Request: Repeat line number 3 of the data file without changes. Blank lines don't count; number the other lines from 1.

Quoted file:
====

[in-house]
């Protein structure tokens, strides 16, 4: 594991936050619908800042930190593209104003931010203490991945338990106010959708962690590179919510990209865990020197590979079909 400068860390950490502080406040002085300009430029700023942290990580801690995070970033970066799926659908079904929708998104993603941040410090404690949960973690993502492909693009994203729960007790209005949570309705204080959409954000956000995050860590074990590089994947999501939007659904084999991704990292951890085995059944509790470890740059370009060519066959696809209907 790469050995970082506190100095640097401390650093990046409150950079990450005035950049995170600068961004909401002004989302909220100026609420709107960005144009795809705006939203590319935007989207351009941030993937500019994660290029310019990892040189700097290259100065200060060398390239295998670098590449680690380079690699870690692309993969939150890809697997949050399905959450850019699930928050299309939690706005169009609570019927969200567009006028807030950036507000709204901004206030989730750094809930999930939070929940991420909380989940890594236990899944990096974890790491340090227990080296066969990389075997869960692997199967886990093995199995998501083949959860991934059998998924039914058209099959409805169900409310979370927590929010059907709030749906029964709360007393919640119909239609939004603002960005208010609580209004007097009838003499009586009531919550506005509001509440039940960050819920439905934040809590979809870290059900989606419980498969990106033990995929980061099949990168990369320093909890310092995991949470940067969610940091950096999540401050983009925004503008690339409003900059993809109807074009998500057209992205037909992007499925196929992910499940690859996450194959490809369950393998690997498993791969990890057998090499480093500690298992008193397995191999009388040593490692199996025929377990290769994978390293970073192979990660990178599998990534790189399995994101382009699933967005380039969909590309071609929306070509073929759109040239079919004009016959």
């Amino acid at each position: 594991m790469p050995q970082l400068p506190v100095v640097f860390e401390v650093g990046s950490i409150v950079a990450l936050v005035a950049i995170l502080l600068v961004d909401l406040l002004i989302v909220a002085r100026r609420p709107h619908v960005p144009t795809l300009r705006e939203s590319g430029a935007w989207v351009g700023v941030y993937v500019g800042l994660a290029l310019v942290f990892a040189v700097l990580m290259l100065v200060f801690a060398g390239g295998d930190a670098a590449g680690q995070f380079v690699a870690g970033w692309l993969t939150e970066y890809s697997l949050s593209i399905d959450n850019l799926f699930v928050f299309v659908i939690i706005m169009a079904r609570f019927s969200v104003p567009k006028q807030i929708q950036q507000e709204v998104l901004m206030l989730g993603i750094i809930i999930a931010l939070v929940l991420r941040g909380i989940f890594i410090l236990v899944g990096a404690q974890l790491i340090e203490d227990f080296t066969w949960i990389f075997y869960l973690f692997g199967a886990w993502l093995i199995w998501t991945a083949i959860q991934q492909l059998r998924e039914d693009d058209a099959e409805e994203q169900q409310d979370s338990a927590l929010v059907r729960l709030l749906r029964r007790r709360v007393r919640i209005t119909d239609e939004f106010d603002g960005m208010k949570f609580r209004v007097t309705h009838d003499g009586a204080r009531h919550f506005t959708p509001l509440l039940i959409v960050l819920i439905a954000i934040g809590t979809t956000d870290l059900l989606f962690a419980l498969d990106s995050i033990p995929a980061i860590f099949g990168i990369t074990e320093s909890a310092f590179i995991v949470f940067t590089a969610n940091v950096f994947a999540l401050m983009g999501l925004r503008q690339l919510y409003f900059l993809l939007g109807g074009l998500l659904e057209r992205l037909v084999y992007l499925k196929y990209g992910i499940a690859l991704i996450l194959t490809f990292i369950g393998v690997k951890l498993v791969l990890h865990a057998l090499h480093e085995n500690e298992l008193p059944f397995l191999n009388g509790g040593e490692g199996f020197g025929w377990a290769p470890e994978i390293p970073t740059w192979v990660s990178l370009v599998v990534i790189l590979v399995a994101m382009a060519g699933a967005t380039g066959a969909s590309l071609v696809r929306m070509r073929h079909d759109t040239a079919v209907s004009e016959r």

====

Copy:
């Amino acid at each position: 594991m790469p050995q970082l400068p506190v100095v640097f860390e401390v650093g990046s950490i409150v950079a990450l936050v005035a950049i995170l502080l600068v961004d909401l406040l002004i989302v909220a002085r100026r609420p709107h619908v960005p144009t795809l300009r705006e939203s590319g430029a935007w989207v351009g700023v941030y993937v500019g800042l994660a290029l310019v942290f990892a040189v700097l990580m290259l100065v200060f801690a060398g390239g295998d930190a670098a590449g680690q995070f380079v690699a870690g970033w692309l993969t939150e970066y890809s697997l949050s593209i399905d959450n850019l799926f699930v928050f299309v659908i939690i706005m169009a079904r609570f019927s969200v104003p567009k006028q807030i929708q950036q507000e709204v998104l901004m206030l989730g993603i750094i809930i999930a931010l939070v929940l991420r941040g909380i989940f890594i410090l236990v899944g990096a404690q974890l790491i340090e203490d227990f080296t066969w949960i990389f075997y869960l973690f692997g199967a886990w993502l093995i199995w998501t991945a083949i959860q991934q492909l059998r998924e039914d693009d058209a099959e409805e994203q169900q409310d979370s338990a927590l929010v059907r729960l709030l749906r029964r007790r709360v007393r919640i209005t119909d239609e939004f106010d603002g960005m208010k949570f609580r209004v007097t309705h009838d003499g009586a204080r009531h919550f506005t959708p509001l509440l039940i959409v960050l819920i439905a954000i934040g809590t979809t956000d870290l059900l989606f962690a419980l498969d990106s995050i033990p995929a980061i860590f099949g990168i990369t074990e320093s909890a310092f590179i995991v949470f940067t590089a969610n940091v950096f994947a999540l401050m983009g999501l925004r503008q690339l919510y409003f900059l993809l939007g109807g074009l998500l659904e057209r992205l037909v084999y992007l499925k196929y990209g992910i499940a690859l991704i996450l194959t490809f990292i369950g393998v690997k951890l498993v791969l990890h865990a057998l090499h480093e085995n500690e298992l008193p059944f397995l191999n009388g509790g040593e490692g199996f020197g025929w377990a290769p470890e994978i390293p970073t740059w192979v990660s990178l370009v599998v990534i790189l590979v399995a994101m382009a060519g699933a967005t380039g066959a969909s590309l071609v696809r929306m070509r073929h079909d759109t040239a079919v209907s004009e016959r």